The why behind edtech has weighed heavily on my mind the last few days since hearing Dennis Kambeitz, Director of Education for explain the incredible impact technology will have on our society in the next 10-15 years, just as our elementary students are entering the world. Though I knew tech would play a major role in society, I didn't realize the vast impact as Dennis explained. Basically, even our "unskilled" job positions will need to be filled by people with some technology literacy. They will need to know how to trouble shoot the ordering kiosk at McDonald's and how to work with the customer service robot at Lowe's. These positions once filled with our unskilled work force will now require some basic tech knowledge and will be filled by people who've had some tech exposure and a basic level of comfort in working with technology.

If we continue to teach as we've always taught, we'll have an ever growing group of people who are not even qualified for the most basic employment needs. Now that is food for thought! Additionally, he mentioned the idea that many of our students would be left unable to attend college and university because those basic jobs we all took to put ourselves through school would require some of those tech literacy skills, thereby further widening the gap between the tech literate and tech illiterate. EVERY industry is impacted by technology and if we aren't sharing that with students, we are holding them from success.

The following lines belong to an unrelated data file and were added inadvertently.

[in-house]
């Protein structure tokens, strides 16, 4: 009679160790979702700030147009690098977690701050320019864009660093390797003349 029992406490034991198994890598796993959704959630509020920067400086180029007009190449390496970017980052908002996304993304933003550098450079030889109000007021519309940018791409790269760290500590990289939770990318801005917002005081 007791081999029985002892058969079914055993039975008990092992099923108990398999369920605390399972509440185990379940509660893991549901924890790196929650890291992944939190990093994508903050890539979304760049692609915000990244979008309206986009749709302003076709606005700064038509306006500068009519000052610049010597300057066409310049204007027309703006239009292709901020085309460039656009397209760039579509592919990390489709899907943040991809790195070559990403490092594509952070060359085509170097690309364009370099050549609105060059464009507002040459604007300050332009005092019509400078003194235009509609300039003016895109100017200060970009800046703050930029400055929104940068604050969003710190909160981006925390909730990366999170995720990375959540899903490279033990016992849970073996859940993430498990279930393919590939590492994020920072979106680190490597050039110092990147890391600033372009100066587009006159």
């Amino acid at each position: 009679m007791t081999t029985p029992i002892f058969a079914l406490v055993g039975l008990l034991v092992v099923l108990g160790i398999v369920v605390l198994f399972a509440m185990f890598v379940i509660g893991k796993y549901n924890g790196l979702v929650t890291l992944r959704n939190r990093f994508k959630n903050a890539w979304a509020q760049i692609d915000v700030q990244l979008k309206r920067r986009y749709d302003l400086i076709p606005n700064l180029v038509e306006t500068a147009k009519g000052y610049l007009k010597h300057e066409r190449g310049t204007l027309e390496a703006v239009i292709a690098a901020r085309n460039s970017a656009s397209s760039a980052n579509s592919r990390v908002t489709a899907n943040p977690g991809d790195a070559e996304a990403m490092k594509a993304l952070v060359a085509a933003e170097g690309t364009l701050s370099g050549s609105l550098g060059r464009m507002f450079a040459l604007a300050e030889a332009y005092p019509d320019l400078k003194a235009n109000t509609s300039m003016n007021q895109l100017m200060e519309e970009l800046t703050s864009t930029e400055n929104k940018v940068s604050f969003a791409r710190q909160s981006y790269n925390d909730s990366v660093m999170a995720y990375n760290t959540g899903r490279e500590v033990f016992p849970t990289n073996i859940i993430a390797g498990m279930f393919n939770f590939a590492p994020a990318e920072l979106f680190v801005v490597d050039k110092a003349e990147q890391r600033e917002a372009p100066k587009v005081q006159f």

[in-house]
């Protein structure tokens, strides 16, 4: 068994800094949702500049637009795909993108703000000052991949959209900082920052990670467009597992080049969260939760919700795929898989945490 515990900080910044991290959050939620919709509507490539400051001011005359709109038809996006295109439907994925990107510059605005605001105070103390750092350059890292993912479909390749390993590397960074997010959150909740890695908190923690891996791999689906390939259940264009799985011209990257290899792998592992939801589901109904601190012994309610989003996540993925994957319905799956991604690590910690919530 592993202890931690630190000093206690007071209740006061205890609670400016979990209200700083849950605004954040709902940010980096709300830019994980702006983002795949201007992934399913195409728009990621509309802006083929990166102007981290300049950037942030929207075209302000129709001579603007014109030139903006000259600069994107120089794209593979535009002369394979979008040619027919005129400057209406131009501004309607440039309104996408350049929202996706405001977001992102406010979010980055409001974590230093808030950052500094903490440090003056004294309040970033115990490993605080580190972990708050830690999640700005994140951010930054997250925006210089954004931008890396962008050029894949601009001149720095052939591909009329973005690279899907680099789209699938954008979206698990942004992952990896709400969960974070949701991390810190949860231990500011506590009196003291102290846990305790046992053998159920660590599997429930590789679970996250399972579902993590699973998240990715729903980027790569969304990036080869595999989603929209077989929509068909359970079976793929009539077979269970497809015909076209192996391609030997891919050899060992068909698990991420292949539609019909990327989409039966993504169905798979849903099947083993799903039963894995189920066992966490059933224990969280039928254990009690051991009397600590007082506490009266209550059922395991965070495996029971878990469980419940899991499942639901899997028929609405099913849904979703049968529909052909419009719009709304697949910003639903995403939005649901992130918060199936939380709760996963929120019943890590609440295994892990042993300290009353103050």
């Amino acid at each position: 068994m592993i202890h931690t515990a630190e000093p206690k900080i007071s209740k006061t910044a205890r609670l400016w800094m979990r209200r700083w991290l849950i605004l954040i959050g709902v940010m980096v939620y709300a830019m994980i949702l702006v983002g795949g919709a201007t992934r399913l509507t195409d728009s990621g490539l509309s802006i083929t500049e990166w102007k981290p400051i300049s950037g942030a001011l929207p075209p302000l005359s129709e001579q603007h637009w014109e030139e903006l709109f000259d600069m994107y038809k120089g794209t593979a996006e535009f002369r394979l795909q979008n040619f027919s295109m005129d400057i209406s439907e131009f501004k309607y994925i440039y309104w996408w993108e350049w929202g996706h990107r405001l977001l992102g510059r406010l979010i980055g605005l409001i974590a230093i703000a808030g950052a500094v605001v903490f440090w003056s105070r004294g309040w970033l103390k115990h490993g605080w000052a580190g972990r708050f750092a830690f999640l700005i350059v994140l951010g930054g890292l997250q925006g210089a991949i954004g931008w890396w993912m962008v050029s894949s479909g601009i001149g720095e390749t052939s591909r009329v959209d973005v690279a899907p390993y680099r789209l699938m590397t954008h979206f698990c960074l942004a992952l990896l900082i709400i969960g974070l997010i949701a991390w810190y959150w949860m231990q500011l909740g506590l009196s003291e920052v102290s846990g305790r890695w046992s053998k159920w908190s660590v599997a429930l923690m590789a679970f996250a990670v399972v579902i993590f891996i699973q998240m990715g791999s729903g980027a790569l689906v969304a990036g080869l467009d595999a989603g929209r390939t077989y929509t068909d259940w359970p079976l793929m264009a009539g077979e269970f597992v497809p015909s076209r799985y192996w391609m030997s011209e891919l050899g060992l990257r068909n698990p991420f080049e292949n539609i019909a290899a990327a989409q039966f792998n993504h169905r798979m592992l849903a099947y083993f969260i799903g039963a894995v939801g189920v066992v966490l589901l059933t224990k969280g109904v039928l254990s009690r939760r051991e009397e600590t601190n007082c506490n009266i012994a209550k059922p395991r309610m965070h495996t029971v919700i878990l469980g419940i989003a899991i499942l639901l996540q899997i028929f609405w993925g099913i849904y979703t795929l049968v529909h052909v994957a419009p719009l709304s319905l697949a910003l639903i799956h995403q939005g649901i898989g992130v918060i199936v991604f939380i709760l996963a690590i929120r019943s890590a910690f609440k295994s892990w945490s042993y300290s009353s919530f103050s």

Today, while listening to an interview between Birdville ISD in Texas with Jennifer Bergland, Director of Governmental Relations with TCEA, Ms. Bergland emphasized doing what's best for students, regardless of the struggle and difficulty that may be in the work of doing so. Exposing students to, and supporting them in learning how to appropriately use, manage and create technology is imperative to their future success. Therefore, it is imperative that we use technology with our students to achieve this goal.

I challenge you to reflect upon your current practices and find where you can further your own knowledge so you can thereby teach and influence your students.

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